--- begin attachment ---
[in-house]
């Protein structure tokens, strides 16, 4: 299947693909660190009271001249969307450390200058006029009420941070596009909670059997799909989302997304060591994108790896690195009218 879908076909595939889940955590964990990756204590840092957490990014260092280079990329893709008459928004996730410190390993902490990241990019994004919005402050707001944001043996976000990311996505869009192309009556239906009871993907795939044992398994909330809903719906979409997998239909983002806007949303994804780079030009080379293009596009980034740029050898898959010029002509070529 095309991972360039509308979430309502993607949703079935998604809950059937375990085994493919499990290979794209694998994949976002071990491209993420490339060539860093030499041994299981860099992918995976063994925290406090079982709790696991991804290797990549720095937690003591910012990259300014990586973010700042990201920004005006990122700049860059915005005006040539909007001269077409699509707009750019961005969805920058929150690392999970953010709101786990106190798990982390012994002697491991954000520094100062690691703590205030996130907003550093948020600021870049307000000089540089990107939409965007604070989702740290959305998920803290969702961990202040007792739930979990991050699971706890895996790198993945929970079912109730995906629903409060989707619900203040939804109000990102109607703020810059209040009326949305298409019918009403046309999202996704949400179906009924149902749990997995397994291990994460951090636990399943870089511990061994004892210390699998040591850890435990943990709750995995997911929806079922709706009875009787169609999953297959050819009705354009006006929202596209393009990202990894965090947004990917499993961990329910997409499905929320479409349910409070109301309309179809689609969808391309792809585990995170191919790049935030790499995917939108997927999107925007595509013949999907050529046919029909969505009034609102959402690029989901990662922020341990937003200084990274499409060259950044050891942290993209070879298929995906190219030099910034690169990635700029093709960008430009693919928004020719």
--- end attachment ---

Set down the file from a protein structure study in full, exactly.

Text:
[in-house]
């Protein structure tokens, strides 16, 4: 299947693909660190009271001249969307450390200058006029009420941070596009909670059997799909989302997304060591994108790896690195009218 879908076909595939889940955590964990990756204590840092957490990014260092280079990329893709008459928004996730410190390993902490990241990019994004919005402050707001944001043996976000990311996505869009192309009556239906009871993907795939044992398994909330809903719906979409997998239909983002806007949303994804780079030009080379293009596009980034740029050898898959010029002509070529 095309991972360039509308979430309502993607949703079935998604809950059937375990085994493919499990290979794209694998994949976002071990491209993420490339060539860093030499041994299981860099992918995976063994925290406090079982709790696991991804290797990549720095937690003591910012990259300014990586973010700042990201920004005006990122700049860059915005005006040539909007001269077409699509707009750019961005969805920058929150690392999970953010709101786990106190798990982390012994002697491991954000520094100062690691703590205030996130907003550093948020600021870049307000000089540089990107939409965007604070989702740290959305998920803290969702961990202040007792739930979990991050699971706890895996790198993945929970079912109730995906629903409060989707619900203040939804109000990102109607703020810059209040009326949305298409019918009403046309999202996704949400179906009924149902749990997995397994291990994460951090636990399943870089511990061994004892210390699998040591850890435990943990709750995995997911929806079922709706009875009787169609999953297959050819009705354009006006929202596209393009990202990894965090947004990917499993961990329910997409499905929320479409349910409070109301309309179809689609969808391309792809585990995170191919790049935030790499995917939108997927999107925007595509013949999907050529046919029909969505009034609102959402690029989901990662922020341990937003200084990274499409060259950044050891942290993209070879298929995906190219030099910034690169990635700029093709960008430009693919928004020719």